Driving the Great Alpine Road between Bright and Bruthen has to be one of the most spectacular touring experiences that Australian motorcar drivers and motorbike riders can have. It is picturesque, spectacular and fun. It is also the gateway to Mt Hotham and driving in the Winter can pose some interesting and potentially dangerous challenges.

It is a road that requires an incredible amount of respect; and if you choose to drive it, you’re best to familiarise yourself with the pros and cons before you set out from home.

Heading up Mt. Hotham from the Bright/Harrietville side is beautiful, exciting and spectacular. The road winds its way steeply up the mountain side, with wonderful views over cliffs and into the valley. The major obstacles you face are heavy fog and black ice on the road; firstly at the creek between Bright and Harrietville (where you see the flashing lights), then entering Harrietville, and also a number of sections of road on the steep mountain ascent. These are generally the sections that remain in shadow, and therefore tend toward an icy surface. Many of these problematic sections occur at corners before and near the ticket box on the road up, though few of these have specific names. One such spot is on the ascent and corner immediately above the ticket box. There’s another section near the snow clearing workshop that is particularly dodgy, then going downhill into Dungy’s Hollow, and all the way up the back of CRB Hill, across the Ridge and down into Baldy Hollow. All the way up to Razorback and anything in the shade up to the top of the hill may also pose problems.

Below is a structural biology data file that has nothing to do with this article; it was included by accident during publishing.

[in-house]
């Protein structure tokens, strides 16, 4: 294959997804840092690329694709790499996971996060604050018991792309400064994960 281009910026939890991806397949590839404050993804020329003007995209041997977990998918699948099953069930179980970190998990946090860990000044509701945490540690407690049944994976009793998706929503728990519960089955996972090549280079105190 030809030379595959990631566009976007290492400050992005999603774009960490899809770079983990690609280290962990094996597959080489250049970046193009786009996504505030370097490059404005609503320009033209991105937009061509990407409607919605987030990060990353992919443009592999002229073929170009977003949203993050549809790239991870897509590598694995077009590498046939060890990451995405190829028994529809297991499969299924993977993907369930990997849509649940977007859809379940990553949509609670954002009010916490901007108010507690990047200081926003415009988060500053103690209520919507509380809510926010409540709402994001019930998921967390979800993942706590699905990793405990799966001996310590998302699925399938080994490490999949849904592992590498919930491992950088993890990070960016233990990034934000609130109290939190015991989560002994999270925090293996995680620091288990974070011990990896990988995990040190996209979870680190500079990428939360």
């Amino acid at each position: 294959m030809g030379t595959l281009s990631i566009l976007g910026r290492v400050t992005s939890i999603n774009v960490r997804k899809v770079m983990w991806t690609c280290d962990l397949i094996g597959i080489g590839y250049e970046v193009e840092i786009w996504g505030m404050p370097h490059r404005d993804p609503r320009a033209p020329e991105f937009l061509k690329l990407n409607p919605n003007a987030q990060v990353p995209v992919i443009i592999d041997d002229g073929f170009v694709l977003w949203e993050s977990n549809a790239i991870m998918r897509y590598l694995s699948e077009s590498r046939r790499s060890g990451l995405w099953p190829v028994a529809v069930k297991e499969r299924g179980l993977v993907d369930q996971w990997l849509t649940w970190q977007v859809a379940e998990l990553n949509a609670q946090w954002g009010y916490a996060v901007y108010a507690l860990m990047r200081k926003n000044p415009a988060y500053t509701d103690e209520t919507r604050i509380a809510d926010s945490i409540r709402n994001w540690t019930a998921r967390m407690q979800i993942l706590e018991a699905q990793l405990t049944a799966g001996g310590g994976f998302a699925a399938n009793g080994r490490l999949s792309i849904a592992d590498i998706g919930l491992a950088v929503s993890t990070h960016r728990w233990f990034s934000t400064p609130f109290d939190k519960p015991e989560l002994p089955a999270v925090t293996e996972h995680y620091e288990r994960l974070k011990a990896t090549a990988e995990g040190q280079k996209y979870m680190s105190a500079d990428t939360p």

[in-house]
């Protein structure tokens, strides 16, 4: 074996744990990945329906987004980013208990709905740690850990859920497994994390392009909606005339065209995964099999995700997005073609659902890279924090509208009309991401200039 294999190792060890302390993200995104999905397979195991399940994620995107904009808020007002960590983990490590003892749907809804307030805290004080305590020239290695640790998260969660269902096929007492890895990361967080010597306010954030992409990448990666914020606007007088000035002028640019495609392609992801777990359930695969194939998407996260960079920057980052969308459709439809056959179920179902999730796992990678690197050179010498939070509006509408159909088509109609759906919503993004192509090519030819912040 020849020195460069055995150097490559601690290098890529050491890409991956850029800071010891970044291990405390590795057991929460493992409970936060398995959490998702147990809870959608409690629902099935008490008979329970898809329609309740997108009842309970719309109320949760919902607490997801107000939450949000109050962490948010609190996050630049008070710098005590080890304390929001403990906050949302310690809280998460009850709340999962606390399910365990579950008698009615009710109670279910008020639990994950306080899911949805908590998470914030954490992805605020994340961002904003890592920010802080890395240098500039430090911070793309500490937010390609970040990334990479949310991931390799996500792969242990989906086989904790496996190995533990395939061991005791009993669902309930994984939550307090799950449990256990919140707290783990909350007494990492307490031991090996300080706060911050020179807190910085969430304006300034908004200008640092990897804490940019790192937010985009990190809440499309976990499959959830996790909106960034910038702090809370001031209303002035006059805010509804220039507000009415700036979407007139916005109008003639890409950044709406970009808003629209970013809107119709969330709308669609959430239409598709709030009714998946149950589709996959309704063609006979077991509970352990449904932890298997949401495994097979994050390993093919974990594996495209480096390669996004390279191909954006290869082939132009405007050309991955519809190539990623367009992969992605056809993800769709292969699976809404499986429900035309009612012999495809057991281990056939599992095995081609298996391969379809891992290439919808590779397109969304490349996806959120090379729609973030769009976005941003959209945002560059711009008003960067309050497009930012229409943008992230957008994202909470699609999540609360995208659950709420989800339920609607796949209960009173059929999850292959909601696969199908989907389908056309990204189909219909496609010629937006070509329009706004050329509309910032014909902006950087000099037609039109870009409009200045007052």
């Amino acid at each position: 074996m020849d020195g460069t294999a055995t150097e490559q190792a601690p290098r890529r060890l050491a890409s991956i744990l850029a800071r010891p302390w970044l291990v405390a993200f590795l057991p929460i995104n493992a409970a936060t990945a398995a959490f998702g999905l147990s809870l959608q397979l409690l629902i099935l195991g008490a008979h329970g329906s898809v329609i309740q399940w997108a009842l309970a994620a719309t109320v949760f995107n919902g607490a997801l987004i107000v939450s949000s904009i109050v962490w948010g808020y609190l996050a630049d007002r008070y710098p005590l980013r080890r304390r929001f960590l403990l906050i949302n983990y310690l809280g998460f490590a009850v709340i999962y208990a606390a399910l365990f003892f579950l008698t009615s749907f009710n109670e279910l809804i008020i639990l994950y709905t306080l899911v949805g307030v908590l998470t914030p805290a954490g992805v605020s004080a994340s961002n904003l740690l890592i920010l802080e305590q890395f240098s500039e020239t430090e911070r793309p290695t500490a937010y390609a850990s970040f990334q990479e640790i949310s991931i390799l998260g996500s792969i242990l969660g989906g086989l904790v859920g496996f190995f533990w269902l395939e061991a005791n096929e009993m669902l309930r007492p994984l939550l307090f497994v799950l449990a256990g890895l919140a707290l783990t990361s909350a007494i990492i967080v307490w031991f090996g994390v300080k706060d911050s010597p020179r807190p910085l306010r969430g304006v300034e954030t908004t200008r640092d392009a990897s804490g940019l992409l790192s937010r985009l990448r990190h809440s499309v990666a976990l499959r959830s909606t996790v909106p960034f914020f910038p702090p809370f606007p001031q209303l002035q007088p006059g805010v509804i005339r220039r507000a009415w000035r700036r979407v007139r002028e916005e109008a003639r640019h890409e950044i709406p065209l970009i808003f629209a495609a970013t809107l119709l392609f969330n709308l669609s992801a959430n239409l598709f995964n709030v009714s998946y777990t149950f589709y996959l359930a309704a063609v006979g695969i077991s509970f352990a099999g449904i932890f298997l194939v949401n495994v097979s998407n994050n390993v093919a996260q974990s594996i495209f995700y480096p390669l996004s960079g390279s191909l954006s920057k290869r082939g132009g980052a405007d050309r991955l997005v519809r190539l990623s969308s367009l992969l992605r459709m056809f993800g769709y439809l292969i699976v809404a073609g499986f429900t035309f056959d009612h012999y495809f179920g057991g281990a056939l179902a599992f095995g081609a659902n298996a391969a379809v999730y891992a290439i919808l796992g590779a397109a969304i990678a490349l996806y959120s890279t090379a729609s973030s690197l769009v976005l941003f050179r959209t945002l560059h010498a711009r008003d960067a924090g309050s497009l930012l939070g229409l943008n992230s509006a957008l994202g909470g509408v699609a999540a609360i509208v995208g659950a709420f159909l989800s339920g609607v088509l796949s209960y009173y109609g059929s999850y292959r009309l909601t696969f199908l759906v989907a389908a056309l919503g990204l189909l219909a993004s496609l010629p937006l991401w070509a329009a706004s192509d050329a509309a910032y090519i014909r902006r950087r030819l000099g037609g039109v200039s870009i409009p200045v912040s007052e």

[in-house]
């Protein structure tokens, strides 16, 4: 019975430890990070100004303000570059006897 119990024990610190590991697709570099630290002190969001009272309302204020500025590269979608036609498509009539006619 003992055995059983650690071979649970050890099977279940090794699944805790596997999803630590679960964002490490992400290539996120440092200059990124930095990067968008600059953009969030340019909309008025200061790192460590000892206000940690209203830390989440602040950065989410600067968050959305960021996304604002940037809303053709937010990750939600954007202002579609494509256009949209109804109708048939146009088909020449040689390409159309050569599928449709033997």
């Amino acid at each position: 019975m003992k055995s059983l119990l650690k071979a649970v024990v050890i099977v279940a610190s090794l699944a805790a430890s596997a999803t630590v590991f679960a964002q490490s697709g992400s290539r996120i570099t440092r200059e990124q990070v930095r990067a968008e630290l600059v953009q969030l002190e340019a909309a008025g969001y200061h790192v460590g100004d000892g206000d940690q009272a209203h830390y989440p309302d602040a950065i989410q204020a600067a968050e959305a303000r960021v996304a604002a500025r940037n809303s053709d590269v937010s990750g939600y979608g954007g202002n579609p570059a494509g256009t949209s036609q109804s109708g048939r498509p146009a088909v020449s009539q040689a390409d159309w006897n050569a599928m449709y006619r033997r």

Car sickness is rampant on this drive, so consider taking car-sickness medication if you suffer.

Animals are rarely seen on this road, though I have encountered the occasional kangaroo, fox, rabbit, wombat and possum. The greatest problem is probably other drivers – firstly the dangerous and impatient ones who insist on tailgating and passing on blind corners, and then the second and very frustrating group of drivers at the opposite extreme – the slow road hogs who seem oblivious to the queue of cars that forms behind them.

Please exercise appropriate driver etiquette on the road – if you are cautious and prone to driving slowly, that’s fine, but pull over at an appropriate spot to let the faster cars past. This doesn’t mean on a blind, tight corner, rather on a long straight or into a bay at the side of the road (many corners have these). And likewise DO NOT tailgate – it is only likely to distract, pressure and upset the more timid driver in front of you, and may cause them to make a driver error which would be unfortunate for everyone.

On a dry, clear road you can make it up the mountain from Bright in an hour, or from Harrietville in just over half an hour. Traffic, fog, ice and snow on the road will increase this; perhaps even by hours – most certainly if you are required to join an organised convoy (with a lead vehicle). Also consider the time it takes you to fit chains to your tyres – for some this may be 1.5 minutes, while for other a delay of as much as 20! If you are driving a 2WD car chances are you will need to fit chains; for 4×4 it is less frequent, though early in the season this occurs more consistently.